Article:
The Kulturkanon committee justified the creation of the cultural literature canon by saying that “it is meant as an introduction to Danish cultural heritage – not as a list of what is acceptable and correct, but as a qualified starting point and foundation for an on-going debate about Danish art and culture”. This justification was unequivocally linked to the moral ‘crusade’ to further national introspection and self-acceptance.
The notions and ideas, which to an increasing extent permeate the public debate about literature and language, steer national self-understanding through works such as 2005’s Hovedsporet; Dansk litteraturs historie [A history of Danish literature], in which literary history is compared to a three-kilometre-long core sample taken from the Greenlandic ice cap. In the same way that a core sample does not just tell about the snow that fell last year, but tells about the snow which has fallen over millennia, this literary history tells us about “new concepts of reality and forms of expression” (p.17), which layer by layer have formed our modern conscience.
Hovedsporet wants to tell the story of the Danes, “for we are the story”; “we Danes are not only the same as one another and different from other peoples – we are first and foremost the same as our selves, i.e. the same as who we were one year ago, ten years ago, one hundred years ago, one thousand years ago (p.18). And this reaction comes in the knowledge “that the historic identity is under constant attack” (p.18) exemplified by globalisation, the EU, the US, and by the fact that Denmark has “become a target for immigration with the different immigrant groups practicing their own cultures parallel to the traditional Danish culture” (p.18).
Throughout the past decade, the phrase ‘social cohesion’ has haunted the public cultural and political spheres. The phrase crops up everywhere and is used by both the ruling and opposition parties at every occasion, particularly on Denmark’s Constitution Day, when it is trotted out in an endless barrage of speeches, articles, letters to editors, and political initiatives. But difficult as it may be to be opposed to a buzzword such as ‘social cohesion’ (for the sole reason that it makes no sense to wish for a society that lacks such a thing), it remains a controversial term. What relationship is there between “the Danish tribe” and “the sub-cultural foreigners”, who some may see as becoming part of the tribe expanding it, whereas other see the outsiders as a threat which will dissolve a nation from the inside.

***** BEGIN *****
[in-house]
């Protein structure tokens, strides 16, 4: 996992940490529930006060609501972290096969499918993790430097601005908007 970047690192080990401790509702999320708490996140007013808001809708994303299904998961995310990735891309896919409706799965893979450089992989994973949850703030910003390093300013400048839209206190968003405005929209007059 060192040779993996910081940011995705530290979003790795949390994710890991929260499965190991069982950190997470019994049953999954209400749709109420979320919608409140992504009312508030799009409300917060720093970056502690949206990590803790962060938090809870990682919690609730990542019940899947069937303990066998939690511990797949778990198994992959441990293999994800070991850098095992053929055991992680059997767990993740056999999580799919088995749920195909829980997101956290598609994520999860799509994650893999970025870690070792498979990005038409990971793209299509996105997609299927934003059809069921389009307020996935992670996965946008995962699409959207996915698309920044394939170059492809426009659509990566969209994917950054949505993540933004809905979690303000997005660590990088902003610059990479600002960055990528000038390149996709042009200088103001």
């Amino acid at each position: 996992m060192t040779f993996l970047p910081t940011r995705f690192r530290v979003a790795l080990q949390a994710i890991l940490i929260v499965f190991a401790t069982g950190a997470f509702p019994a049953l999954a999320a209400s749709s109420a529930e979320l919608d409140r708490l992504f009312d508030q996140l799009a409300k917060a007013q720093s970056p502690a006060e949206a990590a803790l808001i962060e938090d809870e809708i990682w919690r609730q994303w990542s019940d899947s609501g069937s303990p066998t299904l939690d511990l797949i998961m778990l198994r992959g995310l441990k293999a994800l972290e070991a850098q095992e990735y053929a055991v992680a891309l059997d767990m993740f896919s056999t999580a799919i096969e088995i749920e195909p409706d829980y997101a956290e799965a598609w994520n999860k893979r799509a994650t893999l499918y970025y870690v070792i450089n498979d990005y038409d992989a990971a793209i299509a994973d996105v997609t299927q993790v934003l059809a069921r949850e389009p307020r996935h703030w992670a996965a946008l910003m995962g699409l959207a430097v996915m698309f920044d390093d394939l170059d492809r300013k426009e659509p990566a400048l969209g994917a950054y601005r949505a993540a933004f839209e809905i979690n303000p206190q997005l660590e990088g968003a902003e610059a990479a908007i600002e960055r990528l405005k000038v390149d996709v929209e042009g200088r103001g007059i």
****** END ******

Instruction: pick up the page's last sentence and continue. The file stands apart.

The culturally conservative culture and literature researcher Kasper Støvring rejects liberal and left-wing definitions of the term in his 2010 book entitled Sammenhængskraft [Social Cohesion]. He claims that it is not liberal rights or democracy that creates social cohesion, but it is old social ties, cultural prejudices and religion.
Left-wing criticism, represented by the 1968 youth movement and cultural radicals, is itself an expression of destructive cultural self-loathing in the West, which makes us weak and insecure in when different cultures, such as the Christian Danish culture and the Muslim Middle-Eastern culture, meet. An article in Berlingske Tidende from 3 September 2010 states that representing the enemy are tribunals and courts of law whose “increasing power undermines democracy and is a symptom of a nation’s decaying social cohesion.” Støvring’s worry, “particularly regarding immigration policy”, is defined in the article as a risk of weakening the democratic process if tribunals and courts of law take power away from the Parliament under the influence of “human rights organisations who argue their case legally”, but “are merely conducting politics under the pretext of law”.